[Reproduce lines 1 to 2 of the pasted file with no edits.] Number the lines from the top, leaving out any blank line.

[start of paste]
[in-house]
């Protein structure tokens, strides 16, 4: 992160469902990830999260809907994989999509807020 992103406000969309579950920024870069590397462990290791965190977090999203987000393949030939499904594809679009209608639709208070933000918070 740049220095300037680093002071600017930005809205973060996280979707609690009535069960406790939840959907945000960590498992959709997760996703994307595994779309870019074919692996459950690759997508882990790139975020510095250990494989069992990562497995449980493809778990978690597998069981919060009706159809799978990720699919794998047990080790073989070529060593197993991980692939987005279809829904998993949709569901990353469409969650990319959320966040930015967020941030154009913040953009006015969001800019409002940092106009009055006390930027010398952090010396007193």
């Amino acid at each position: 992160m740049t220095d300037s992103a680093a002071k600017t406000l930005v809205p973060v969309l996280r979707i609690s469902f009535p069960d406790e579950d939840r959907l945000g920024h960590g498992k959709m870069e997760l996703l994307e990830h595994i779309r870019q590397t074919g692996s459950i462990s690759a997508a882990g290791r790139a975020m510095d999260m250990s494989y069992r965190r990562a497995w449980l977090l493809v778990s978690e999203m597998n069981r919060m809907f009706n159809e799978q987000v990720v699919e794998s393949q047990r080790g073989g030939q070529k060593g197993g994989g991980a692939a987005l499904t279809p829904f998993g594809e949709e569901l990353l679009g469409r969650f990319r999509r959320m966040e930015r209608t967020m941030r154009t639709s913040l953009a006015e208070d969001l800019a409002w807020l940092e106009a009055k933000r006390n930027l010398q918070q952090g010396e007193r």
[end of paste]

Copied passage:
[in-house]
């Protein structure tokens, strides 16, 4: 992160469902990830999260809907994989999509807020 992103406000969309579950920024870069590397462990290791965190977090999203987000393949030939499904594809679009209608639709208070933000918070 740049220095300037680093002071600017930005809205973060996280979707609690009535069960406790939840959907945000960590498992959709997760996703994307595994779309870019074919692996459950690759997508882990790139975020510095250990494989069992990562497995449980493809778990978690597998069981919060009706159809799978990720699919794998047990080790073989070529060593197993991980692939987005279809829904998993949709569901990353469409969650990319959320966040930015967020941030154009913040953009006015969001800019409002940092106009009055006390930027010398952090010396007193």